We’ve got a genuine America’s Cup match on our hands.
After the first two races – on a day which threw up a few surprises – we’ve got two boats who are both capable of winning races. In the history of the America’s Cup this is actually quite rare.
I don’t think Team New Zealand are in trouble. But it is game on.
The defenders are being described as “rusty”, after a long break from actual racing. I’d prefer to say they aren’t battle-hardened.
In race one, Team NZ nailed the start, were five knots faster than Luna Rossa off the line, and in a dominant position. Race two was a role reversal.
Team New Zealand’s pre-start error played a big part in that second race defeat, a relief for the team because this means it is something which can be corrected.
Luna Rossa are obviously a bit more race practiced than Team NZ, but I also think the TNZ sailing team are good enough to catch up and potentially get better at starting.
It wasn’t that Luna Rossa did a better job – Team NZ made a mistake.
They were late to push Luna Rossa back to the line, and that goes back to the decision made when they chose to tack around, instead of gybing, which put them further away from Luna Rossa.
There isn’t a lot of time but TNZ are a young team and very adaptable. They can adjust overnight from that sort of mistake.
However, Luna Rossa clearly have a boat which is fast enough to win races, and this surprised me.
They have a very different package to Te Rehutai so the expectation is that one will be faster in certain conditions, and the other will hold the advantage in different conditions.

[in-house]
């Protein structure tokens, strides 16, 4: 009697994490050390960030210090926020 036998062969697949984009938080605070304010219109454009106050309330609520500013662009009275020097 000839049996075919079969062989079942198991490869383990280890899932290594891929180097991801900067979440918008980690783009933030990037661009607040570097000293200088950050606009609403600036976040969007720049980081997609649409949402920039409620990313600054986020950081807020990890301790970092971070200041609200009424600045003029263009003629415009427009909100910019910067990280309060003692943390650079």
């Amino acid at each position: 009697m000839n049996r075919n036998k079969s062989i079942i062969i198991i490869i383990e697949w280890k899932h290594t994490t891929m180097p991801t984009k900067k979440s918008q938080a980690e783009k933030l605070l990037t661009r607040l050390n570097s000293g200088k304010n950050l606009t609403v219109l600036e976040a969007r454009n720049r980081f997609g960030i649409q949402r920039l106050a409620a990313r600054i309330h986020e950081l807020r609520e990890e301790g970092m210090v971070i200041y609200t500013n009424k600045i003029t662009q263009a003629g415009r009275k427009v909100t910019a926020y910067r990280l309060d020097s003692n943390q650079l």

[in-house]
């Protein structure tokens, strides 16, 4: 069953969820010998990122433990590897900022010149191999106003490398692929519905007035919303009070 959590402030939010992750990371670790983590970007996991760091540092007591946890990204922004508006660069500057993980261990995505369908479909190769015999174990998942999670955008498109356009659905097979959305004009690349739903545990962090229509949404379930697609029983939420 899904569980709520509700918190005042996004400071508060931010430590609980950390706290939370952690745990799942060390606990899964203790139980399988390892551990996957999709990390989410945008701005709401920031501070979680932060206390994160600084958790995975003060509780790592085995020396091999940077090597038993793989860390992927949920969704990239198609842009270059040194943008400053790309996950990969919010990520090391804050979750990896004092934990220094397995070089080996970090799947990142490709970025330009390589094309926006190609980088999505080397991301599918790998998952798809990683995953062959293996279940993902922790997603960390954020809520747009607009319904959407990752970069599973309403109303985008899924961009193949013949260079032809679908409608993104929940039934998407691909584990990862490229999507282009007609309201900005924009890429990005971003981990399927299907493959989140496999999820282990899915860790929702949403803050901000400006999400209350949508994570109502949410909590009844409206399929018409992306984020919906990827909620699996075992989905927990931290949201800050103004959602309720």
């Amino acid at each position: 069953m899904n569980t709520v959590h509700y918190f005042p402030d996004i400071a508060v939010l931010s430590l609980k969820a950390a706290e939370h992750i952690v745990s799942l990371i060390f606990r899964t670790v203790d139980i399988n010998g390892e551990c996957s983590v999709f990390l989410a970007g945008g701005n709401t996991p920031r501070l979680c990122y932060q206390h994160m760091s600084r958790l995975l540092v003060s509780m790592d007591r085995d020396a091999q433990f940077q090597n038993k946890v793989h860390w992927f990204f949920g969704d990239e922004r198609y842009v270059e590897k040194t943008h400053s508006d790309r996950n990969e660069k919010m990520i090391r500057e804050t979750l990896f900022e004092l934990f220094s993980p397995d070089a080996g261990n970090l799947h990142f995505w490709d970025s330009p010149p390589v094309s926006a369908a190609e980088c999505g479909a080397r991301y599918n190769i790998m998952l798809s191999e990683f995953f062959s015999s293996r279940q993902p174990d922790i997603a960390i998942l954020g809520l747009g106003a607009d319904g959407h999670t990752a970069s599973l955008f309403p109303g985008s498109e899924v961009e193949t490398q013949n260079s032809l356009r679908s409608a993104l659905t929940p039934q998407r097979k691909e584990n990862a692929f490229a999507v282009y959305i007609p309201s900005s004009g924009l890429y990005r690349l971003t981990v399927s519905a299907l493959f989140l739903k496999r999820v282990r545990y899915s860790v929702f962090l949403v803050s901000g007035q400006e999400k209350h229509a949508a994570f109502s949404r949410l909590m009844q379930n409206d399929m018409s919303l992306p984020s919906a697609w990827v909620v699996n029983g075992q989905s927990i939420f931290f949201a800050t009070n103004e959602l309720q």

But that wasn’t the case on day one.
I was also surprised at how close Luna Rossa stayed in the match during race one. They never lost more than 300 metres in five of the six laps. That’s a sign your boat is competitive.
Yes, the TNZ boat looks slightly faster, but it’s not enough to sail around Luna Rossa in the short tight course parameters.
Course E is probably easier to defend on than the likes of Course C, which has bigger wind and shift oscillations.
Course C – which can’t be used during Covid-19 alert level 2 – is the one which will provide the most lead changes. (This is the course on which Luna Rossa and Ineos Team UK had their classic duel during the Prada Cup round robin).
But whatever the course, the story of day one is confirmation of how important the starts are. Getting off the line even or better is key.
You can’t win a race in the two minutes before a start, but you can lose one.
The forecast for Friday and Saturday is for lighter breeze. I’m expecting a lot more aggression in the pre-start from both teams, to make sure they are in a good positon to race.
Heading into the Cup racing?
• Give yourself plenty of time and think about catching a ferry, train or bus to watch the Cup.
• Make sure your AT HOP card is in your pocket. It’s the best way to ride.
• Don’t forget to scan QR codes with the NZ COVID Tracer app when on public transport and entering the America’s Cup Village.
• For more ways to enjoy race day, visit at.govt.nz/americascup.
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